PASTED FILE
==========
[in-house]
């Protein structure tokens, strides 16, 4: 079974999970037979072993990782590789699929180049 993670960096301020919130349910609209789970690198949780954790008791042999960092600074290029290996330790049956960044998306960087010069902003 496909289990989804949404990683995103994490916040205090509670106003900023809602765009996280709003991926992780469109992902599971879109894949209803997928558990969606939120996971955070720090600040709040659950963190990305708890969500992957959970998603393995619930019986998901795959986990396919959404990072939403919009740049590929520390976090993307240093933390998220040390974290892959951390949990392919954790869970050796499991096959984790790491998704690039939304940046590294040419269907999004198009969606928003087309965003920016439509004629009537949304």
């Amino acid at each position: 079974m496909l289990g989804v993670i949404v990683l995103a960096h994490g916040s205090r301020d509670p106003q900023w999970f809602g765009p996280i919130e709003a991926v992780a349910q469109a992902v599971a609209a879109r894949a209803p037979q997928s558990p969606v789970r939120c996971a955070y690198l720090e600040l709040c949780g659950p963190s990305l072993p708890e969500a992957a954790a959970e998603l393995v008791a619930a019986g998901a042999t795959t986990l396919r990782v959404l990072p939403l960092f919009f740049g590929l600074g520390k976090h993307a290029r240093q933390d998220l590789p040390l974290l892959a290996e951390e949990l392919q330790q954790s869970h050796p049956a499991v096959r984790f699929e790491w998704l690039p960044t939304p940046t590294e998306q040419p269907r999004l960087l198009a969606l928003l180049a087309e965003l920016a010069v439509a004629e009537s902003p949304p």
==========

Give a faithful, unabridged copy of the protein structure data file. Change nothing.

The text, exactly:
[in-house]
């Protein structure tokens, strides 16, 4: 079974999970037979072993990782590789699929180049 993670960096301020919130349910609209789970690198949780954790008791042999960092600074290029290996330790049956960044998306960087010069902003 496909289990989804949404990683995103994490916040205090509670106003900023809602765009996280709003991926992780469109992902599971879109894949209803997928558990969606939120996971955070720090600040709040659950963190990305708890969500992957959970998603393995619930019986998901795959986990396919959404990072939403919009740049590929520390976090993307240093933390998220040390974290892959951390949990392919954790869970050796499991096959984790790491998704690039939304940046590294040419269907999004198009969606928003087309965003920016439509004629009537949304």
């Amino acid at each position: 079974m496909l289990g989804v993670i949404v990683l995103a960096h994490g916040s205090r301020d509670p106003q900023w999970f809602g765009p996280i919130e709003a991926v992780a349910q469109a992902v599971a609209a879109r894949a209803p037979q997928s558990p969606v789970r939120c996971a955070y690198l720090e600040l709040c949780g659950p963190s990305l072993p708890e969500a992957a954790a959970e998603l393995v008791a619930a019986g998901a042999t795959t986990l396919r990782v959404l990072p939403l960092f919009f740049g590929l600074g520390k976090h993307a290029r240093q933390d998220l590789p040390l974290l892959a290996e951390e949990l392919q330790q954790s869970h050796p049956a499991v096959r984790f699929e790491w998704l690039p960044t939304p940046t590294e998306q040419p269907r999004l960087l198009a969606l928003l180049a087309e965003l920016a010069v439509a004629e009537s902003p949304p």